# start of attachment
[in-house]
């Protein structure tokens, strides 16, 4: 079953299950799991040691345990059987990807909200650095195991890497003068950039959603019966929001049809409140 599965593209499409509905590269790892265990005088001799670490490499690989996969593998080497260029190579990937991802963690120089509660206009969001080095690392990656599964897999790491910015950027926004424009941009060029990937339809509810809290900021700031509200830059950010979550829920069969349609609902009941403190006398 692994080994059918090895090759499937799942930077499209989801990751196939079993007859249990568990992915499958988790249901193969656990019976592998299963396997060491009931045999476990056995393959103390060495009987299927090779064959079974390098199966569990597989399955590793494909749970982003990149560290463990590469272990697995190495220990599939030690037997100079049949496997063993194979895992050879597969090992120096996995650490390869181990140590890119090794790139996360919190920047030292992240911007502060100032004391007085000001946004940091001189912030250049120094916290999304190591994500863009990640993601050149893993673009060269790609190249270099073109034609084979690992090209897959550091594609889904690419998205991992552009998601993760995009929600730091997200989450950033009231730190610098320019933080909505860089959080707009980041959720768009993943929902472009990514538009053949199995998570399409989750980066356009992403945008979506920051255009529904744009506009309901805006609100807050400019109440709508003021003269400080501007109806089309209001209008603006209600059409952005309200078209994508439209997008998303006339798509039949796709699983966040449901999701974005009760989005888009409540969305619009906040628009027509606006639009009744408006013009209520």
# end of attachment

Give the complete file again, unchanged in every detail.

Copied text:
[in-house]
């Protein structure tokens, strides 16, 4: 079953299950799991040691345990059987990807909200650095195991890497003068950039959603019966929001049809409140 599965593209499409509905590269790892265990005088001799670490490499690989996969593998080497260029190579990937991802963690120089509660206009969001080095690392990656599964897999790491910015950027926004424009941009060029990937339809509810809290900021700031509200830059950010979550829920069969349609609902009941403190006398 692994080994059918090895090759499937799942930077499209989801990751196939079993007859249990568990992915499958988790249901193969656990019976592998299963396997060491009931045999476990056995393959103390060495009987299927090779064959079974390098199966569990597989399955590793494909749970982003990149560290463990590469272990697995190495220990599939030690037997100079049949496997063993194979895992050879597969090992120096996995650490390869181990140590890119090794790139996360919190920047030292992240911007502060100032004391007085000001946004940091001189912030250049120094916290999304190591994500863009990640993601050149893993673009060269790609190249270099073109034609084979690992090209897959550091594609889904690419998205991992552009998601993760995009929600730091997200989450950033009231730190610098320019933080909505860089959080707009980041959720768009993943929902472009990514538009053949199995998570399409989750980066356009992403945008979506920051255009529904744009506009309901805006609100807050400019109440709508003021003269400080501007109806089309209001209008603006209600059409952005309200078209994508439209997008998303006339798509039949796709699983966040449901999701974005009760989005888009409540969305619009906040628009027509606006639009009744408006013009209520």